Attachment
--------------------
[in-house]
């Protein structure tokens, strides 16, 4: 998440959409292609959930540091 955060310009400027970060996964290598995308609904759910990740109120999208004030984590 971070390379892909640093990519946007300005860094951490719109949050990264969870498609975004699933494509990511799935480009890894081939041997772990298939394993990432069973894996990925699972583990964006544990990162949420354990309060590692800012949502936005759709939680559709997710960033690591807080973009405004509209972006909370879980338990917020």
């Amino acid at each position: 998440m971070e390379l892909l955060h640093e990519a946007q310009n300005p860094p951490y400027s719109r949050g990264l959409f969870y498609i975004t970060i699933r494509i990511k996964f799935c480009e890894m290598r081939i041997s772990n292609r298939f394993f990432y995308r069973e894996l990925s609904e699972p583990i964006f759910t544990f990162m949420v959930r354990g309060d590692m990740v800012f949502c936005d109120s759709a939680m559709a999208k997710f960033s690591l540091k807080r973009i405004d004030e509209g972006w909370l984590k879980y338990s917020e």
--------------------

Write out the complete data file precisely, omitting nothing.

[in-house]
């Protein structure tokens, strides 16, 4: 998440959409292609959930540091 955060310009400027970060996964290598995308609904759910990740109120999208004030984590 971070390379892909640093990519946007300005860094951490719109949050990264969870498609975004699933494509990511799935480009890894081939041997772990298939394993990432069973894996990925699972583990964006544990990162949420354990309060590692800012949502936005759709939680559709997710960033690591807080973009405004509209972006909370879980338990917020």
């Amino acid at each position: 998440m971070e390379l892909l955060h640093e990519a946007q310009n300005p860094p951490y400027s719109r949050g990264l959409f969870y498609i975004t970060i699933r494509i990511k996964f799935c480009e890894m290598r081939i041997s772990n292609r298939f394993f990432y995308r069973e894996l990925s609904e699972p583990i964006f759910t544990f990162m949420v959930r354990g309060d590692m990740v800012f949502c936005d109120s759709a939680m559709a999208k997710f960033s690591l540091k807080r973009i405004d004030e509209g972006w909370l984590k879980y338990s917020e």